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Did you install Linux on your PS3? Then Sony owes you $55

Sony has settled the class-action lawsuit against them for removing Linux functionality.

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Back when Sony and Microsoft revealed their seventh generation consoles, the PlayStation 3 and Xbox 360, they were in a war of who could shove the most bullet points onto their spec sheets.

That war was why early PlayStation 3 designs had three Ethernet ports, and probably also played a part in the fact that you could install and run the Linux operating system on early models of the PS3.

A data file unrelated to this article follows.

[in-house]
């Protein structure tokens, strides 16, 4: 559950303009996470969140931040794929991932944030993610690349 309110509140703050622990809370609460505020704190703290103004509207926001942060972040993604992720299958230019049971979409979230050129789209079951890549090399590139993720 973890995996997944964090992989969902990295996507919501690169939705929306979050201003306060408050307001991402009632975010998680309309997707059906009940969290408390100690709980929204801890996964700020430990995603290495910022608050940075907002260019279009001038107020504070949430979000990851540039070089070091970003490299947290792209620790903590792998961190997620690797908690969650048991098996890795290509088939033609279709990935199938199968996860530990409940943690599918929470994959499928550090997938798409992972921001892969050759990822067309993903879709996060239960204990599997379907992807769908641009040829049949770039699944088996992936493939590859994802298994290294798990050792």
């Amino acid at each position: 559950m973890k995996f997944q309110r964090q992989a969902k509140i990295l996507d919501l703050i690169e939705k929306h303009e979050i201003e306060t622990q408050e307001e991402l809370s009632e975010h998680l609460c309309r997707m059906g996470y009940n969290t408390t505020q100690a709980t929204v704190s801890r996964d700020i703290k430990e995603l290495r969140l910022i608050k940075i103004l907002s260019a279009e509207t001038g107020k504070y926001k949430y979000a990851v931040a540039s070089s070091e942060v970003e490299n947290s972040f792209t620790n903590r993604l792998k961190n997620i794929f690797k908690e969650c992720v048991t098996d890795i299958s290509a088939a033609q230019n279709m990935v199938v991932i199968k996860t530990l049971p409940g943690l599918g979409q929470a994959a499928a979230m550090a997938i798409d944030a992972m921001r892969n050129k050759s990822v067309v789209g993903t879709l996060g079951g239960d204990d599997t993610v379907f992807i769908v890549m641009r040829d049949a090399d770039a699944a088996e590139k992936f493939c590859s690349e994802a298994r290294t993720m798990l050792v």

Sony later removed the Linux option with a software update, as hackers had discovered that they could use it to circumvent anti-piracy functions on the console. But removing the Linux features - which Sony had advertised in the marketing of the console - pissed off a bunch of people.

Some of those people filed a class-action lawsuit, stating that they'd been cheated by Sony. And yesterday, Sony agreed to a settlement in that lawsuit.

According to Ars Technica, Sony has agreed to pay $55 to anyone who actually used the Linux feature. The settlement still needs to be approved by the judge of the case, and she'll decide on July 19.

Did you install Linux on your PS3? Then Sony owes you


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